Government wants to block foreigners from taking certain jobs in South Africa – including Uber drivers

25 June 2021

Employment and Labour minister Thulas Nxesi says that his department has been working closely with the International Labour Organisation in the commissioning and development of a new national labour migration policy.

Answering in a written parliamentary Q&A around e-hailing services in South Africa, Nxesi said that one of the recommendations emerging from a range of proposals is the concept of introducing complete prohibitions or quotas on the number of foreign nationals that can be employed in any sector.

This may include e-hailing transport, he said.

“This will be in line with Section 36 of our Constitution to justify fair discrimination against foreign nationals as part of our efforts to address local high unemployment levels and to uphold existing minimum labour standards.

“I will release the draft policy and the proposed amendments for public discussion and consultation with the social partners as soon as internal government processes are completed.”

Other sectors being looked at

In his budget speech at the end of April, Nxesi said that the policy will regulate and limit sectors on the number of people employers can hire from other countries especially in sectors that do not require sophisticated skills.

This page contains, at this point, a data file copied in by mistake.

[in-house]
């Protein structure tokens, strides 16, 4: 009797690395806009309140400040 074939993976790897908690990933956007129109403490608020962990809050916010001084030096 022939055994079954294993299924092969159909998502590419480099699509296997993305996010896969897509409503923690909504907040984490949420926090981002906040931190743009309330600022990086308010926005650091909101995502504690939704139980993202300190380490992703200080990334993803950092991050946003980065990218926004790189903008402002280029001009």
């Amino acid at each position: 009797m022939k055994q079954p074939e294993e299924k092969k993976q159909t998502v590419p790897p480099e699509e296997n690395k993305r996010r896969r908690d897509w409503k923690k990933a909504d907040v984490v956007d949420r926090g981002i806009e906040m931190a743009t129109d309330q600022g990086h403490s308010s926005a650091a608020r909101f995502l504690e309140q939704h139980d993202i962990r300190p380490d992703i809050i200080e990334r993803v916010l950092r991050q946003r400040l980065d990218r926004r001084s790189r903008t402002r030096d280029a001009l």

“We have signed binding international agreements and will ensure that our policy does not conflict with those agreements. In short, whatever we do, will be in line with the Constitution,” he said.

Briefing parliament in March, Nxesi said that the policy would primarily deal with low-skilled workers, with the government expecting a ‘big debate’ given the tensions around foreigners in the country.

Nxesi said that South African employers deliberately prefer foreign workers as a source of cheap labour, as they are willing to take ‘anything’ for wages.

The minister said that a number of interventions were being considered as part of the policy, but confirmed that his department was considering the introduction of quotas that would specify how many foreign workers could be hired in a given sector.

Based on previous comments by Nxesi, the sectors which are likely to be directed impacted by the labour migration policy include:

  • The hospitality sector;
  • Restaurants;
  • Security;
  • Farming and agriculture.

Specific jobs such as restaurant waiters and truck drivers are also likely to come under scrutiny as they have previously been identified by the department as having a high concentration of foreign workers.

Source: Businesstech at